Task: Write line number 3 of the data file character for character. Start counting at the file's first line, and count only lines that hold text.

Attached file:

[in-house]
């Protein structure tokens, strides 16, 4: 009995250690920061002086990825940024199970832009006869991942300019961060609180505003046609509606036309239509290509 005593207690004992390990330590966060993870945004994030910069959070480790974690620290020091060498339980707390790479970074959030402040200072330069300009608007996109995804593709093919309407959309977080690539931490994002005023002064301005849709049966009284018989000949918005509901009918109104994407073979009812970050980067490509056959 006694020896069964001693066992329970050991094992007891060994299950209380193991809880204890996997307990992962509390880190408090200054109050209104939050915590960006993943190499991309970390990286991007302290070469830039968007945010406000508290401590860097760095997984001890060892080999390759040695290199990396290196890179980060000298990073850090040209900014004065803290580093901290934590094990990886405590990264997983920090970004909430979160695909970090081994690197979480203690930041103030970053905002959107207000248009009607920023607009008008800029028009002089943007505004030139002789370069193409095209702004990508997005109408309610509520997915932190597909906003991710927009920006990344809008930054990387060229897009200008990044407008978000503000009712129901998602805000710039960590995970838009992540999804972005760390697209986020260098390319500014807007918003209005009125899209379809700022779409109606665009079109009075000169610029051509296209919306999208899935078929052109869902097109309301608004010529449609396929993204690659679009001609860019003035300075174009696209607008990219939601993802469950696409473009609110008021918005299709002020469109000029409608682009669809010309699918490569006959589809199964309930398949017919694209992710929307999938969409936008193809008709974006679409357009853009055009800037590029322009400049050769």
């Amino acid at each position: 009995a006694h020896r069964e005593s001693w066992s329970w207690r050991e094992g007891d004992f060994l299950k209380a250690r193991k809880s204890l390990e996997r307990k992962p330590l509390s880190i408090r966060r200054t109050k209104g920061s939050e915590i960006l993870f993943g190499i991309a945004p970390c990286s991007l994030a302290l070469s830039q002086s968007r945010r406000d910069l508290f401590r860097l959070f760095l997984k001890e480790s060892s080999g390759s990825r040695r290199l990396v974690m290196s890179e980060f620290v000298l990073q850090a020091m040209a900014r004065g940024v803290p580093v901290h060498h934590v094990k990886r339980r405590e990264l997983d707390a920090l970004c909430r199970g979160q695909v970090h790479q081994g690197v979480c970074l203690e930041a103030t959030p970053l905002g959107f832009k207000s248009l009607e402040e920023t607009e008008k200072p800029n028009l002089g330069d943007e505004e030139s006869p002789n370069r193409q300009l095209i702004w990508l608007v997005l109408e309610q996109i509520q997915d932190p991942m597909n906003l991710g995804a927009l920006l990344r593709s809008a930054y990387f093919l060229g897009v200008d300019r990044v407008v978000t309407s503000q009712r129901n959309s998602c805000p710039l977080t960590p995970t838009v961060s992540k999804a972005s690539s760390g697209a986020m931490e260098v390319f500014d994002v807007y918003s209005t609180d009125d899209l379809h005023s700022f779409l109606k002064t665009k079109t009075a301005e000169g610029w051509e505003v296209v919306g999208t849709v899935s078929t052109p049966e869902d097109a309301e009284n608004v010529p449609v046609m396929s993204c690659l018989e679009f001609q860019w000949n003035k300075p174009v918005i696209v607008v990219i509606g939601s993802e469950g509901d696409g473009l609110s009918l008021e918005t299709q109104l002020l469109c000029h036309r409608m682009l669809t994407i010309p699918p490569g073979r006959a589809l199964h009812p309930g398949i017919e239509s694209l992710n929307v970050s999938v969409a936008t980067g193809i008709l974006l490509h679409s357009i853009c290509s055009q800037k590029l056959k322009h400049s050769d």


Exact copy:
């Amino acid at each position: 009995a006694h020896r069964e005593s001693w066992s329970w207690r050991e094992g007891d004992f060994l299950k209380a250690r193991k809880s204890l390990e996997r307990k992962p330590l509390s880190i408090r966060r200054t109050k209104g920061s939050e915590i960006l993870f993943g190499i991309a945004p970390c990286s991007l994030a302290l070469s830039q002086s968007r945010r406000d910069l508290f401590r860097l959070f760095l997984k001890e480790s060892s080999g390759s990825r040695r290199l990396v974690m290196s890179e980060f620290v000298l990073q850090a020091m040209a900014r004065g940024v803290p580093v901290h060498h934590v094990k990886r339980r405590e990264l997983d707390a920090l970004c909430r199970g979160q695909v970090h790479q081994g690197v979480c970074l203690e930041a103030t959030p970053l905002g959107f832009k207000s248009l009607e402040e920023t607009e008008k200072p800029n028009l002089g330069d943007e505004e030139s006869p002789n370069r193409q300009l095209i702004w990508l608007v997005l109408e309610q996109i509520q997915d932190p991942m597909n906003l991710g995804a927009l920006l990344r593709s809008a930054y990387f093919l060229g897009v200008d300019r990044v407008v978000t309407s503000q009712r129901n959309s998602c805000p710039l977080t960590p995970t838009v961060s992540k999804a972005s690539s760390g697209a986020m931490e260098v390319f500014d994002v807007y918003s209005t609180d009125d899209l379809h005023s700022f779409l109606k002064t665009k079109t009075a301005e000169g610029w051509e505003v296209v919306g999208t849709v899935s078929t052109p049966e869902d097109a309301e009284n608004v010529p449609v046609m396929s993204c690659l018989e679009f001609q860019w000949n003035k300075p174009v918005i696209v607008v990219i509606g939601s993802e469950g509901d696409g473009l609110s009918l008021e918005t299709q109104l002020l469109c000029h036309r409608m682009l669809t994407i010309p699918p490569g073979r006959a589809l199964h009812p309930g398949i017919e239509s694209l992710n929307v970050s999938v969409a936008t980067g193809i008709l974006l490509h679409s357009i853009c290509s055009q800037k590029l056959k322009h400049s050769d």